Recess is over. Now the Jan. 6 committee has a glaring credibility problem.

The congressional select committee investigating the riot at the U.S. Capitol on Jan.6, 2021, announced that it will resume its public hearings this week. One can expect that members will attempt to pick up where the last hearing left off: trying to tie former President Donald Trump directly to the criminal activity of various right-wing extremist groups.

But before they do that, the committee has a credibility problem it needs to address at the outset of this phase of their hearings.

The committee has not held a public meeting since July 21. That date isn’t coincidental, by the way. Congress is out of session for several weeks each summer. This is known officially as "district work" time, or unofficially as the "August recess."

While some members use this time to campaign and others use it for legitimate work in their district, many take the time for vacation. There is absolutely nothing wrong with that. Members of Congress actually do work for a living, and while it isn’t coal mining or long-distance truck driving, it is a real job, one that often involves hundreds of days a year away from family.

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Before the recess, Rep. Jamie Raskin, D-Md., a member of the House Jan. 6 committee, said, "We have more work to do in August."
Before the recess, Rep. Jamie Raskin, D-Md., a member of the House Jan. 6 committee, said, "We have more work to do in August."

The August recess can provide a welcome, and healthy, respite. Especially in a representative democracy, having elected officials back home interacting with folks they represent can be a good thing.

But every now and then things happen at work – yours, mine and even for members of Congress – that just take precedence over vacation. It might be an illness in the family, an economic hardship or an emergency at work. That's just life, sometimes.

There was a reason I quit my job over Jan. 6

One would think, given the language used to describe the Jan. 6 riot, that these hearings would qualify for one of those extraordinary circumstances. Consider what committee members have said:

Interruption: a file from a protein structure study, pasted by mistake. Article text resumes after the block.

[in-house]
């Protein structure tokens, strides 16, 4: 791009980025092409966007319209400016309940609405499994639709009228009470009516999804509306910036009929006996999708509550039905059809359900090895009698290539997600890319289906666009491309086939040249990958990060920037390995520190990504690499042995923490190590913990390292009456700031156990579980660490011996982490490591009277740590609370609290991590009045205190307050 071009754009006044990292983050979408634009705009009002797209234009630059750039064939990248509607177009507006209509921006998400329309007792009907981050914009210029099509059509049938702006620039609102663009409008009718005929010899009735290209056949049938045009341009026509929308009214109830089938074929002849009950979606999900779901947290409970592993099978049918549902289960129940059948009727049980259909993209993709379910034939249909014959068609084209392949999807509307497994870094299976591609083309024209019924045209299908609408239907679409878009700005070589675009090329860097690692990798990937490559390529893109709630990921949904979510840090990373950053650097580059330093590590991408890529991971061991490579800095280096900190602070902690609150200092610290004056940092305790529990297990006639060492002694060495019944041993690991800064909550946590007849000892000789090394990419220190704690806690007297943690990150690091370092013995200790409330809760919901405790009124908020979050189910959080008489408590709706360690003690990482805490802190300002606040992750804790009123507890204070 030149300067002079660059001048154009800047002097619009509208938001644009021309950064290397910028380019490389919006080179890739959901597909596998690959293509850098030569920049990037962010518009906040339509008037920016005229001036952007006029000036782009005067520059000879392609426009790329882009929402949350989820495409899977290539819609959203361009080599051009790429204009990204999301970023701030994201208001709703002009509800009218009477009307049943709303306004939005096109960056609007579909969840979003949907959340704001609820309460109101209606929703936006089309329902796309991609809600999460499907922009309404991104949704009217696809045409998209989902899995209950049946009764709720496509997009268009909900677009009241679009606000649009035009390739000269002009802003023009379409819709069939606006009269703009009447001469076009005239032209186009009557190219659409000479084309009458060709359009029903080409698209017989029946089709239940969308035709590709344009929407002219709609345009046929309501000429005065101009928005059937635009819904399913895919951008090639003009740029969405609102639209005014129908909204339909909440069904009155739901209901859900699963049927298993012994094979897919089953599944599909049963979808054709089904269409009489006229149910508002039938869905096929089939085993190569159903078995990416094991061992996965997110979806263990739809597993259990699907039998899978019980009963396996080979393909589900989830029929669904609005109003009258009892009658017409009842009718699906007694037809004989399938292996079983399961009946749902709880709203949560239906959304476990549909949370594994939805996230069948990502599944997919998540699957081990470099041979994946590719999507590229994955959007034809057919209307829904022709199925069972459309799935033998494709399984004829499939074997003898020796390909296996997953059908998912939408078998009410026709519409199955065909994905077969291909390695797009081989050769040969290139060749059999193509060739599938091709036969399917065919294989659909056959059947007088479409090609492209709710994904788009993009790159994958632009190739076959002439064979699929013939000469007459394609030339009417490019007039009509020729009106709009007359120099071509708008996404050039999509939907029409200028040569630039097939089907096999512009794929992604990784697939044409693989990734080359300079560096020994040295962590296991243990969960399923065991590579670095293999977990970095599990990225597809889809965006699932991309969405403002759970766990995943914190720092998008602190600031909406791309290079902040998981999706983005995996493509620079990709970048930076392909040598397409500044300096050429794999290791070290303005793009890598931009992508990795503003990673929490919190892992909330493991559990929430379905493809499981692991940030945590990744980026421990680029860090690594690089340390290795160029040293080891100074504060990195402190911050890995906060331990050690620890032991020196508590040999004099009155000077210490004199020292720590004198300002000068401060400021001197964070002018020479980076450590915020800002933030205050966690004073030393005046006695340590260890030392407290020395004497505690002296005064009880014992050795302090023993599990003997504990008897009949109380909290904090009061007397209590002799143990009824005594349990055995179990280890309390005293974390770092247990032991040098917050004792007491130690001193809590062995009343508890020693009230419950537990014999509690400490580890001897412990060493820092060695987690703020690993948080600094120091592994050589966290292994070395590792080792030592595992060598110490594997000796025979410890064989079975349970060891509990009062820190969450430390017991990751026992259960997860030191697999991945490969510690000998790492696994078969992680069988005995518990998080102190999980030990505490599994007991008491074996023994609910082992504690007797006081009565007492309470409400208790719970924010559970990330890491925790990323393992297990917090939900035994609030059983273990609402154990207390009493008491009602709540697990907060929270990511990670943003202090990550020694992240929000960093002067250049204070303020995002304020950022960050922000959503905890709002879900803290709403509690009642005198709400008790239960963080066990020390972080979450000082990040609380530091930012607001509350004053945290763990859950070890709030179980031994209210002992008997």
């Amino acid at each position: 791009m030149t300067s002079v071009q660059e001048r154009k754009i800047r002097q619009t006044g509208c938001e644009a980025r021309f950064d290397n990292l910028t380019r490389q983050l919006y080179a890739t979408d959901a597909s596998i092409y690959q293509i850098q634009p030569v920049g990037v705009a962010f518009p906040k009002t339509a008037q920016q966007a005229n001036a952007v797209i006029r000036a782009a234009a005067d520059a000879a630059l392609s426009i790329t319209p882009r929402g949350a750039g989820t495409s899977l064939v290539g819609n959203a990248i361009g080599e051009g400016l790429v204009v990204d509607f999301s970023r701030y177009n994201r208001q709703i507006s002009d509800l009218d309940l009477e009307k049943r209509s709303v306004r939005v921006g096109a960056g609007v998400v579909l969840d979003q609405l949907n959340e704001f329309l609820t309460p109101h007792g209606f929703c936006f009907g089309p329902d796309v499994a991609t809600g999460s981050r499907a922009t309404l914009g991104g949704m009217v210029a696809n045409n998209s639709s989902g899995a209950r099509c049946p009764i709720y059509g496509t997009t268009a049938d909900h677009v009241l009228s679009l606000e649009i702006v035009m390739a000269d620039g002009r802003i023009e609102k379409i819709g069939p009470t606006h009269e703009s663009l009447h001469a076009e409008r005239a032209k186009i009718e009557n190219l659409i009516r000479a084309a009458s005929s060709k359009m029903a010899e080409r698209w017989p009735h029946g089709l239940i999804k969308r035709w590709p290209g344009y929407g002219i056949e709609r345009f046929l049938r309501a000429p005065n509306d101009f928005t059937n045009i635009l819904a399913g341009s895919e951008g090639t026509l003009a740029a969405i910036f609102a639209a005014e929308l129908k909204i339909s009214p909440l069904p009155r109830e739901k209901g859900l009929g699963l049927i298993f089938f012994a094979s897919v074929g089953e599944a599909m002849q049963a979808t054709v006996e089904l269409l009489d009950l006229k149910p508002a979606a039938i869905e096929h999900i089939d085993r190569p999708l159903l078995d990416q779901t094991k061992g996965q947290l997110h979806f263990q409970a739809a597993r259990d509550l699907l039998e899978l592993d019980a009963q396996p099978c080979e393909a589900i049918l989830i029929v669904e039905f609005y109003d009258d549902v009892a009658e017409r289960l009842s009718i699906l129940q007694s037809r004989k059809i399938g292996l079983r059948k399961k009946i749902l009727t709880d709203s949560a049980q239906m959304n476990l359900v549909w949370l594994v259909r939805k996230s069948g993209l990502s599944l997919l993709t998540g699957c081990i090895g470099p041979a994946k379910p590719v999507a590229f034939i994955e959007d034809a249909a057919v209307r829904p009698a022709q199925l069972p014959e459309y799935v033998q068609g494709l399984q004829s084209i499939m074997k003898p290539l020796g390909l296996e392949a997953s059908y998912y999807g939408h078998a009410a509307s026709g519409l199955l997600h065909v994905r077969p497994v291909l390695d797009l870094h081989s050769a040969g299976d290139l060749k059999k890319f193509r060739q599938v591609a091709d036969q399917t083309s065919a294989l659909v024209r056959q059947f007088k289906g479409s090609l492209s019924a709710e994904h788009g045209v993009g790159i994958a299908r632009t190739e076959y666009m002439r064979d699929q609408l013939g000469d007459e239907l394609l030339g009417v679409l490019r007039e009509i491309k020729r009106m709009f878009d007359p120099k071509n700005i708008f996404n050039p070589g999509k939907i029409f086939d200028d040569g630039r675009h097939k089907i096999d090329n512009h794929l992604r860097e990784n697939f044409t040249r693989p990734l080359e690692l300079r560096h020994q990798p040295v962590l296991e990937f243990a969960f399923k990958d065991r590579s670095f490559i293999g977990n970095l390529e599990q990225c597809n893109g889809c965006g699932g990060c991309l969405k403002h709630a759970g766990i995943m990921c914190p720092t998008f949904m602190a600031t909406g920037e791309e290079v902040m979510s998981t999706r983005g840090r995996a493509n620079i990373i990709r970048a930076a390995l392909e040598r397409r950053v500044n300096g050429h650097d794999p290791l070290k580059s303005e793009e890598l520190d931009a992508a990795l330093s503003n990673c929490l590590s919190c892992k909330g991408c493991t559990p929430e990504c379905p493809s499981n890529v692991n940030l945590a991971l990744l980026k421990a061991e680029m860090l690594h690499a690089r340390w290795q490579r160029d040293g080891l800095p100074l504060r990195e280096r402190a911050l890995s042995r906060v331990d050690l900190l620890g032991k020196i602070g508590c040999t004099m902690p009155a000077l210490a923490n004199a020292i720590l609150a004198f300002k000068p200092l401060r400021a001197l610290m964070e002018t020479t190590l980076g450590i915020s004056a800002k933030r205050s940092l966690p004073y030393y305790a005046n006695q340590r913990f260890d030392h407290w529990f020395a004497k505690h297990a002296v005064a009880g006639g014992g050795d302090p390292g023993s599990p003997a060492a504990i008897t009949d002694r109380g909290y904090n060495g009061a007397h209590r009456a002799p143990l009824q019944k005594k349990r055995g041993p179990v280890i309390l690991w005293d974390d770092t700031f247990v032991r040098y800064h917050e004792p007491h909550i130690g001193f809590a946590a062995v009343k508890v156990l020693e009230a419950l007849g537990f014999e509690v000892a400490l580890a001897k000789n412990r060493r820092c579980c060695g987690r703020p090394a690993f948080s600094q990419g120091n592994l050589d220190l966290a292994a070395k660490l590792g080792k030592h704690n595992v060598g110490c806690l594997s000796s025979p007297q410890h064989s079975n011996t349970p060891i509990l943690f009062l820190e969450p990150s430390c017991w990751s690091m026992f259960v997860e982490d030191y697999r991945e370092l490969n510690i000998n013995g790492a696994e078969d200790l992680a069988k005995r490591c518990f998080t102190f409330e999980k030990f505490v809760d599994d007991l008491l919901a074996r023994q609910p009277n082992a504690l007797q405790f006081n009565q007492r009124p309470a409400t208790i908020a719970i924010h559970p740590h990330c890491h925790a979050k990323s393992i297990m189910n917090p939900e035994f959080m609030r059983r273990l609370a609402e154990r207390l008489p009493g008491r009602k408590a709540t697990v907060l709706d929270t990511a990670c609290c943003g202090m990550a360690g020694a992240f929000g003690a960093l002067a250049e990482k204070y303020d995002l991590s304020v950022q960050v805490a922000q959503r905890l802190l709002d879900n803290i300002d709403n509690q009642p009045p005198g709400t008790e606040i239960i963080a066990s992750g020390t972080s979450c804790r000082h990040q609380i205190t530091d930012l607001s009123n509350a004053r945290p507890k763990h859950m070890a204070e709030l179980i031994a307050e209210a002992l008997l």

►Chairman Bennie Thompson, D-Miss.: “Jan. 6 and the lies that led to insurrection have put 2 1/2 centuries of constitutional democracy at risk.”

►Vice Chairwoman Liz Cheney, R-Wyo.: "The Republican Party has to make a choice. We can either be loyal to our Constitution or loyal to Donald Trump, but we cannot be both."

►Rep. Jamie Raskin, D-Md.: "We came very close to losing our democracy on Jan. 6 in 2021."

That’s stern stuff. And they could be right. There was a reason I quit my job over Jan. 6.

The hearings up to this point have, despite their political biases, brought new information to light that gives rise to legitimate questions about that day.

President Donald Trump looks toward Office of Management and Budget Director Mick Mulvaney after signing an executive order in the Oval Office in 2017.
President Donald Trump looks toward Office of Management and Budget Director Mick Mulvaney after signing an executive order in the Oval Office in 2017.

But if you really believed that, if you really sincerely believed that our democracy almost failed that Jan. 6, would you take an eight-week break in holding hearings investigating that day? To the contrary, there seems to be a certain inconsistency in assailing the "greatest threat to our democracy in 150 years" then taking a weekslong vacation.

How did Jan. 6 committee mem use their recent weeks?

In Washington, as in life, actions speak louder than words. What people do is always more instructive than what they say.

If those words of the committee members are to have any real credibility, then they need to be backed up by actions. And two months of inactivity isn't exactly a lot of action.

Under most circumstances in Washington – be it with a president, Cabinet member or high-ranking administration official – we wouldn’t have to guess about how members of our government have been spending their time.

Even if the news media won’t report on it (as they aren’t here, it seems), inquiring minds could use the Freedom of Information Act to gain access to the members' schedules. But because Congress exempted itself from the Freedom of Information Act, that door is closed to the public.

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It might be that the members were all diligently reviewing documents and deposition transcripts. It might be that they were meeting regularly with their team of professional lawyers to continue to search for proof of wrongdoing. It might be that they were uncovering rich new sources of real, hard evidence that could help people make up their own minds about what happened.

It might also be that they were at the beach.

How did they spend their August recess? It's a fair question to ask. The committee members should address that at the outset of the next hearing.

Mick Mulvaney served as White House acting chief of staff from December 2018 until March 2020, when President Donald Trump named him special envoy to Northern Ireland and installed Mark Meadows as chief of staff. Mulvaney served previously as director of the Office of Management and Budget and as a Republican in the House of Representatives. He is now a co-chair for Actum LLC

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This article originally appeared on USA TODAY: Jan 6 hearings are back. Will committee actions match their words?